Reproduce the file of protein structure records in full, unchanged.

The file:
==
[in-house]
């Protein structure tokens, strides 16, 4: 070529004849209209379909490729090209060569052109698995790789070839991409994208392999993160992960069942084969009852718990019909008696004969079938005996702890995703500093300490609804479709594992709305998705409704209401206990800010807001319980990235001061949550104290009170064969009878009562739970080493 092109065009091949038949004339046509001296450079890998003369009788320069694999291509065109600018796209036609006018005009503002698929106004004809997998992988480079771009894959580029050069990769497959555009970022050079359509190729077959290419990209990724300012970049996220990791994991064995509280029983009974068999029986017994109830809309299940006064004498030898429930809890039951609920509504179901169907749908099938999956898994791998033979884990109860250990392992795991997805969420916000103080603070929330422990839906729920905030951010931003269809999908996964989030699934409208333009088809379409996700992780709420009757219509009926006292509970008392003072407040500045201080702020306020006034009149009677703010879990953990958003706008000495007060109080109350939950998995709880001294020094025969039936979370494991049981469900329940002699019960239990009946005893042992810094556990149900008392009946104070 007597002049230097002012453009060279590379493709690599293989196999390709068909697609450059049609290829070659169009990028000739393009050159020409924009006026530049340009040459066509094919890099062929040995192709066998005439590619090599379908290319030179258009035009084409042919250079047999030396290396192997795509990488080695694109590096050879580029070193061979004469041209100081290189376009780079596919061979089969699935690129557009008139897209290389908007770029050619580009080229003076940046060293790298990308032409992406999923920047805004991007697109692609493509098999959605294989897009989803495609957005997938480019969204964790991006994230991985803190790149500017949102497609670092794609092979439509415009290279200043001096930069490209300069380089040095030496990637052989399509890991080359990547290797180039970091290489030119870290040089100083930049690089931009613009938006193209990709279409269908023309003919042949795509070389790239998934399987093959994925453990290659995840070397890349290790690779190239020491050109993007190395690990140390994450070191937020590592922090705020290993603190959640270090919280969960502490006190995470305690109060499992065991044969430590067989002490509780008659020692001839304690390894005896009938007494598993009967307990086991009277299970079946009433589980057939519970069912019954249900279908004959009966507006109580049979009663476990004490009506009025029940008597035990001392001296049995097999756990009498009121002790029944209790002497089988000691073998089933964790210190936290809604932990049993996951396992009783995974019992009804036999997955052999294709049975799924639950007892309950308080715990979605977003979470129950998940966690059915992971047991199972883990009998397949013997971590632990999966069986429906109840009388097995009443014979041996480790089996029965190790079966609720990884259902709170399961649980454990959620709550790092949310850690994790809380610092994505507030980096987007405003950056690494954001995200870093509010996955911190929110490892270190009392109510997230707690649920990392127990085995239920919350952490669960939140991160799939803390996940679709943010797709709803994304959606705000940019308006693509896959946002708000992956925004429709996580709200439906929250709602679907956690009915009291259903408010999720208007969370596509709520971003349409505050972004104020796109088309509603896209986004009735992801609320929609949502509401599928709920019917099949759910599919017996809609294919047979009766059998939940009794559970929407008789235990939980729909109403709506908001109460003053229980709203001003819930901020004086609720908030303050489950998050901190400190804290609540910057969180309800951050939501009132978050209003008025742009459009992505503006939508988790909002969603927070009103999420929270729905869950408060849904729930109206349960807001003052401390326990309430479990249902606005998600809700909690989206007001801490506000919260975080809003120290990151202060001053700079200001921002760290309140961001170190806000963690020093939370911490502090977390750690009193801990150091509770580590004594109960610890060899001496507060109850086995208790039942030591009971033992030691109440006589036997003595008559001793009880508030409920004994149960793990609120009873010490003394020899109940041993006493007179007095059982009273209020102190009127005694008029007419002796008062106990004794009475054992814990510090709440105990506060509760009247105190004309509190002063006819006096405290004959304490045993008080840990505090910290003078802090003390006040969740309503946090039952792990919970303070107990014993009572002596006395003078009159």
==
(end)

[in-house]
């Protein structure tokens, strides 16, 4: 070529004849209209379909490729090209060569052109698995790789070839991409994208392999993160992960069942084969009852718990019909008696004969079938005996702890995703500093300490609804479709594992709305998705409704209401206990800010807001319980990235001061949550104290009170064969009878009562739970080493 092109065009091949038949004339046509001296450079890998003369009788320069694999291509065109600018796209036609006018005009503002698929106004004809997998992988480079771009894959580029050069990769497959555009970022050079359509190729077959290419990209990724300012970049996220990791994991064995509280029983009974068999029986017994109830809309299940006064004498030898429930809890039951609920509504179901169907749908099938999956898994791998033979884990109860250990392992795991997805969420916000103080603070929330422990839906729920905030951010931003269809999908996964989030699934409208333009088809379409996700992780709420009757219509009926006292509970008392003072407040500045201080702020306020006034009149009677703010879990953990958003706008000495007060109080109350939950998995709880001294020094025969039936979370494991049981469900329940002699019960239990009946005893042992810094556990149900008392009946104070 007597002049230097002012453009060279590379493709690599293989196999390709068909697609450059049609290829070659169009990028000739393009050159020409924009006026530049340009040459066509094919890099062929040995192709066998005439590619090599379908290319030179258009035009084409042919250079047999030396290396192997795509990488080695694109590096050879580029070193061979004469041209100081290189376009780079596919061979089969699935690129557009008139897209290389908007770029050619580009080229003076940046060293790298990308032409992406999923920047805004991007697109692609493509098999959605294989897009989803495609957005997938480019969204964790991006994230991985803190790149500017949102497609670092794609092979439509415009290279200043001096930069490209300069380089040095030496990637052989399509890991080359990547290797180039970091290489030119870290040089100083930049690089931009613009938006193209990709279409269908023309003919042949795509070389790239998934399987093959994925453990290659995840070397890349290790690779190239020491050109993007190395690990140390994450070191937020590592922090705020290993603190959640270090919280969960502490006190995470305690109060499992065991044969430590067989002490509780008659020692001839304690390894005896009938007494598993009967307990086991009277299970079946009433589980057939519970069912019954249900279908004959009966507006109580049979009663476990004490009506009025029940008597035990001392001296049995097999756990009498009121002790029944209790002497089988000691073998089933964790210190936290809604932990049993996951396992009783995974019992009804036999997955052999294709049975799924639950007892309950308080715990979605977003979470129950998940966690059915992971047991199972883990009998397949013997971590632990999966069986429906109840009388097995009443014979041996480790089996029965190790079966609720990884259902709170399961649980454990959620709550790092949310850690994790809380610092994505507030980096987007405003950056690494954001995200870093509010996955911190929110490892270190009392109510997230707690649920990392127990085995239920919350952490669960939140991160799939803390996940679709943010797709709803994304959606705000940019308006693509896959946002708000992956925004429709996580709200439906929250709602679907956690009915009291259903408010999720208007969370596509709520971003349409505050972004104020796109088309509603896209986004009735992801609320929609949502509401599928709920019917099949759910599919017996809609294919047979009766059998939940009794559970929407008789235990939980729909109403709506908001109460003053229980709203001003819930901020004086609720908030303050489950998050901190400190804290609540910057969180309800951050939501009132978050209003008025742009459009992505503006939508988790909002969603927070009103999420929270729905869950408060849904729930109206349960807001003052401390326990309430479990249902606005998600809700909690989206007001801490506000919260975080809003120290990151202060001053700079200001921002760290309140961001170190806000963690020093939370911490502090977390750690009193801990150091509770580590004594109960610890060899001496507060109850086995208790039942030591009971033992030691109440006589036997003595008559001793009880508030409920004994149960793990609120009873010490003394020899109940041993006493007179007095059982009273209020102190009127005694008029007419002796008062106990004794009475054992814990510090709440105990506060509760009247105190004309509190002063006819006096405290004959304490045993008080840990505090910290003078802090003390006040969740309503946090039952792990919970303070107990014993009572002596006395003078009159």